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Journal of Ophthalmology
Volume 2017 (2017), Article ID 3279821, 6 pages
https://doi.org/10.1155/2017/3279821
Research Article

Influence of Overnight Orthokeratology on Corneal Surface Shape and Optical Quality

Department of Ophthalmology, The Second Hospital of Dalian Medical University, Dalian, Liaoning 116027, China

Correspondence should be addressed to Qi Zhao

Received 2 June 2017; Revised 6 September 2017; Accepted 14 September 2017; Published 1 October 2017

Academic Editor: Jesús Pintor

Copyright © 2017 Yuan Sun et al. This is an open access article distributed under the Creative Commons Attribution License, which permits unrestricted use, distribution, and reproduction in any medium, provided the original work is properly cited.

Abstract

Purpose. To investigate the changes of corneal surface shape and optical quality during orthokeratology. Methods. 49 eyes of 26 patients (10.63 ± 2.02 years old) who underwent overnight orthokeratology for myopia were prospectively examined. The corneal surface shape parameters, including surface regularity index (SRI) and surface asymmetry index (SAI), were attained with an OPD-III SCAN. The higher-order aberrations and higher-order Strehl ratios were calculated under a 3 mm pupil diameter before orthokeratology, 1 month, 3 months, and 6 months after orthokeratology. A value of less than 0.05 was statistically significant. Results. Months after orthokeratology, SRI and SAI were both showing a significant increase in comparison with those before orthokeratology (). After orthokeratology, for a 3 mm pupil, the higher-order Strehl ratio presented a reduction of 0.217 μm (), and the higher-order aberration root mean square (HOA RMS) showed a mean increase of 0.100 μm (). There were significant increases in spherical aberration () and coma () after orthokeratology. Trefoil showed a slight reduction at month 6 after orthokeratology, but there was no statistical significance (). Conclusion. Overnight orthokeratology for a correction of myopia resulted in a significant improvement in refractive error but increased corneal irregularity and ocular higher-order aberrations, especially in spherical aberration.

1. Introduction

Myopia, the most common eye disorder, is caused by the increase of axial length or the changes of corneal curvature, and this makes light from distant objects focus in front of the retina. That is the reason for the blurry vision when looking at far objects, unlike the clear vision when looking at close objects [1].

High myopia is a risk factor of many eye diseases, which include the cataract, myopic retinopathy, and retinal detachment [24]. Therefore, to find an effective method to slow the progression of myopia has become a considerable issue for the whole world. Nowadays, overnight orthokeratology is becoming more and more popular especially in the Asia-Pacific region to control the progression of myopia in young children.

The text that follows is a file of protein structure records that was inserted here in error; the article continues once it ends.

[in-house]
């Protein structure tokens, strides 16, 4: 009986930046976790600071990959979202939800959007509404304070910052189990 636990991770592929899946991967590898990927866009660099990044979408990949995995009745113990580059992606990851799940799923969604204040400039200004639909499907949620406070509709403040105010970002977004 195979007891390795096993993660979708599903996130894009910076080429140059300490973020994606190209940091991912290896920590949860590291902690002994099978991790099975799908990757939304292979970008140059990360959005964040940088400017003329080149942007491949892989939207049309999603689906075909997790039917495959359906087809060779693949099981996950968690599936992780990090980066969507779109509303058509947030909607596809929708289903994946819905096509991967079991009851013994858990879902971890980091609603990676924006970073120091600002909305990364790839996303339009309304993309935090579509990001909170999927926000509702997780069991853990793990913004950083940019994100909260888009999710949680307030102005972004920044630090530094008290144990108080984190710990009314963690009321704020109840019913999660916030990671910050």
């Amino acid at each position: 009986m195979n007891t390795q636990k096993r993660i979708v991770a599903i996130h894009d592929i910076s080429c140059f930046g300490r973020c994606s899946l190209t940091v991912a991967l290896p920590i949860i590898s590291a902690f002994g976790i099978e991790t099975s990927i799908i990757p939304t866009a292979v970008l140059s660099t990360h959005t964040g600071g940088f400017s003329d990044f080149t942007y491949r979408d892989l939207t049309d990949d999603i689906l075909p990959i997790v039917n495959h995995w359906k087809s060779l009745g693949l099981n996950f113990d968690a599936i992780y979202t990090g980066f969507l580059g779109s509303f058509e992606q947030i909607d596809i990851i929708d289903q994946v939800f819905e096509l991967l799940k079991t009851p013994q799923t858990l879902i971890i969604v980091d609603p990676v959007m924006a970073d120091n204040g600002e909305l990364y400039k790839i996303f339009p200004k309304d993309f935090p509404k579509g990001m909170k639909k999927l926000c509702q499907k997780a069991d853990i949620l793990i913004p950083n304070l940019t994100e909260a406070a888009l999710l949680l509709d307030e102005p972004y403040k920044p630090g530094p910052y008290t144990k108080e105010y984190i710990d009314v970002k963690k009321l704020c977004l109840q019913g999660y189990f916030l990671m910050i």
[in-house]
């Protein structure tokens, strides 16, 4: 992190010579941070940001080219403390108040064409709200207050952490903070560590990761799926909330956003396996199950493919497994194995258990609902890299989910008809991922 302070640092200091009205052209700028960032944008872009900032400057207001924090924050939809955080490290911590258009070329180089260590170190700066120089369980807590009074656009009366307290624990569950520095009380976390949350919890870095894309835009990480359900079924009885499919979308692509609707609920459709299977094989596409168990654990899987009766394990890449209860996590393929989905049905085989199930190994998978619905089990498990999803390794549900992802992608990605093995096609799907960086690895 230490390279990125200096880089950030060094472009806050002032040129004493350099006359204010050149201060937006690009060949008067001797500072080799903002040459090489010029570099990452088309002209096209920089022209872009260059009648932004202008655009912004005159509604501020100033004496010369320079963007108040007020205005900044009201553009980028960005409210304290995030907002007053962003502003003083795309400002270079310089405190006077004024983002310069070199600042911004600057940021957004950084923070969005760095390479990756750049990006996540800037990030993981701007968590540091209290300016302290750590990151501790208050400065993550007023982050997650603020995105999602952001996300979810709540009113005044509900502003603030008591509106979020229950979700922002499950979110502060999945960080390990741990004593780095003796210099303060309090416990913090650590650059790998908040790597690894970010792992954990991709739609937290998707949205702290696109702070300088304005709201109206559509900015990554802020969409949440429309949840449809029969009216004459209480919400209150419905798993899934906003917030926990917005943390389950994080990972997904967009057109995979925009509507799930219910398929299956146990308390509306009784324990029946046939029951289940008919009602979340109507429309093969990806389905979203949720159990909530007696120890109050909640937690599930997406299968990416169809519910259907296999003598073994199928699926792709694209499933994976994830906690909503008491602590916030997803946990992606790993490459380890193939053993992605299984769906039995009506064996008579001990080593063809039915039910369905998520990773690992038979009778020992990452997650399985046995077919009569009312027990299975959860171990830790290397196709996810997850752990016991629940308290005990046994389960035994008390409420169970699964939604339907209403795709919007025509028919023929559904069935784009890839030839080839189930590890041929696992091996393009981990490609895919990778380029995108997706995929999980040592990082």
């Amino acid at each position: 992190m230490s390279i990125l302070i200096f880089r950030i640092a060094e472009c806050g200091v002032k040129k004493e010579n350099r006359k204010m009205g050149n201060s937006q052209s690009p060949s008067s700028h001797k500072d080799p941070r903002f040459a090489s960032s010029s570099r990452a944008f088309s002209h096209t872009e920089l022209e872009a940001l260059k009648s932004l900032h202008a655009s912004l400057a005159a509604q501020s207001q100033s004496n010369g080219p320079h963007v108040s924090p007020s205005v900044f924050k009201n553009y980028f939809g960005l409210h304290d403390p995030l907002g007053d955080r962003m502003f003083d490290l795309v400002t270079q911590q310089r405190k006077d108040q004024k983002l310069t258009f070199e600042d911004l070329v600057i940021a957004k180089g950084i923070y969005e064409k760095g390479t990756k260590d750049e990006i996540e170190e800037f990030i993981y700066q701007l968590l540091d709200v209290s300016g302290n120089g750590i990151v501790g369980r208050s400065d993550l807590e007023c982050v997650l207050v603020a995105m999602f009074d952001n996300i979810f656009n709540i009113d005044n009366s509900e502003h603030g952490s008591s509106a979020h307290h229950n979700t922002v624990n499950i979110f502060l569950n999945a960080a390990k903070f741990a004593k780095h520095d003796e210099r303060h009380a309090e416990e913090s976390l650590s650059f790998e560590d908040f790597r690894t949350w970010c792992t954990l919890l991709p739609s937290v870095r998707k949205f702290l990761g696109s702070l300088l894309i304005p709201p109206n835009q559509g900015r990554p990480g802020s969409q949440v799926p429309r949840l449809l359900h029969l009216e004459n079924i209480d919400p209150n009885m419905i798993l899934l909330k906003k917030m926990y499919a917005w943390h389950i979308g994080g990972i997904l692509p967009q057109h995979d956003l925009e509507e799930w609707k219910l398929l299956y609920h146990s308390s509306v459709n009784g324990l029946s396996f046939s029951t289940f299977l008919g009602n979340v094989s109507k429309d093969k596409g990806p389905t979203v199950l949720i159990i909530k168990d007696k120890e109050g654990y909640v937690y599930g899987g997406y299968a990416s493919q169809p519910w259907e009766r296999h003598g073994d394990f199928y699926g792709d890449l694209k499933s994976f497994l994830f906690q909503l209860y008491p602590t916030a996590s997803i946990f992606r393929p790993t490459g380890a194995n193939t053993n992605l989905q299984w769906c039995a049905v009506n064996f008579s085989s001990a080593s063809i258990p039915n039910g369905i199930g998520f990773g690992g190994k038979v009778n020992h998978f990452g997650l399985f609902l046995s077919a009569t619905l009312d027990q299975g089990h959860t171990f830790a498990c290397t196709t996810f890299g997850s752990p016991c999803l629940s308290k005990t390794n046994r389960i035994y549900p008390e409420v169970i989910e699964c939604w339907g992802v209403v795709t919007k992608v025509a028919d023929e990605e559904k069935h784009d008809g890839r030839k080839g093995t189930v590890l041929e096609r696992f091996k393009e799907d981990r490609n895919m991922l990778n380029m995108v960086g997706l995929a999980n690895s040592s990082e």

Overnight orthokeratology is gas permeable rigid contact lenses that used a reverse geometry design, which is worn during sleep to reshape the front surface of the cornea for the purpose of temporary reduction of refractive errors [5]. Reduction of refractive error in myopia was thought to be the result of central corneal flattening, thickening of the midperipheral cornea, thinning of the central corneal epithelium, and peripheral vision myopic shift [6].

Analyzing wavefront aberrations resulting from orthokeratology is vital because it is the point to estimate the optical quality of the eye. A number of studies have reported that overnight orthokeratology increases ocular higher-order aberrations (HOAs) [7, 8]. In fact, recent studies have shown a consistent increase in spherical aberration and coma during overnight orthokeratology, especially coma-like aberration [9]. Another study [10] reported a sevenfold increase in spherical aberration at night 8 after the start of overnight orthokeratology. This study tried to estimate the optical quality of the eye after 6 months of orthokeratology by analyzing the changes of ocular higher-order Strehl ratio and higher-order wavefront aberrations.

2. Subjects and Methods

2.1. Subjects and Lenses

This was a prospective study of 49 eyes of 26 subjects who underwent orthokeratology (Autek China Inc.) in Boston XO material (Dk, 100 × 10-11 [cm2/s] [mL O2/mL·mmHg]). The overall diameter of the lens was 10.4–10.8 mm, and the optic zone diameter was 6.0 mm. All the subjects were required to have normal, healthy eyes. It means no history of contact lens wear, no evidence of active infection, no structural abnormalities of the eyes, and no any other ocular or systemic disease that would contraindicate lens wear. They demonstrated myopia no more than −6.00 diopters (D) and astigmatism less than or equal to 1.50 D.